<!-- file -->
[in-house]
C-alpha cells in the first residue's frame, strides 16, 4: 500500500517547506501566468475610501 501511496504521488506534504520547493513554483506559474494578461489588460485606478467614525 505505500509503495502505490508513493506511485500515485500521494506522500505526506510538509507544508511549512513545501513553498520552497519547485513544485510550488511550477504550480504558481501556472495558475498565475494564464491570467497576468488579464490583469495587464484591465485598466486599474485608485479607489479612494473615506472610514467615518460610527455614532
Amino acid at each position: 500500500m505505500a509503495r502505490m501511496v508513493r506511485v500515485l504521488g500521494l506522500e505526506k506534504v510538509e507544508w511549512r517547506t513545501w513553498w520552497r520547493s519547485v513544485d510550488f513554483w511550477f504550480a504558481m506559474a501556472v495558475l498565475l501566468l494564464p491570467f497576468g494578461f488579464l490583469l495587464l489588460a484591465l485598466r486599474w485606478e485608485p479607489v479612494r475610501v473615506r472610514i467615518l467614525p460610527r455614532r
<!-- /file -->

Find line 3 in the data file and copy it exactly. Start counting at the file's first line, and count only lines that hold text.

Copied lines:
Amino acid at each position: 500500500m505505500a509503495r502505490m501511496v508513493r506511485v500515485l504521488g500521494l506522500e505526506k506534504v510538509e507544508w511549512r517547506t513545501w513553498w520552497r520547493s519547485v513544485d510550488f513554483w511550477f504550480a504558481m506559474a501556472v495558475l498565475l501566468l494564464p491570467f497576468g494578461f488579464l490583469l495587464l489588460a484591465l485598466r486599474w485606478e485608485p479607489v479612494r475610501v473615506r472610514i467615518l467614525p460610527r455614532r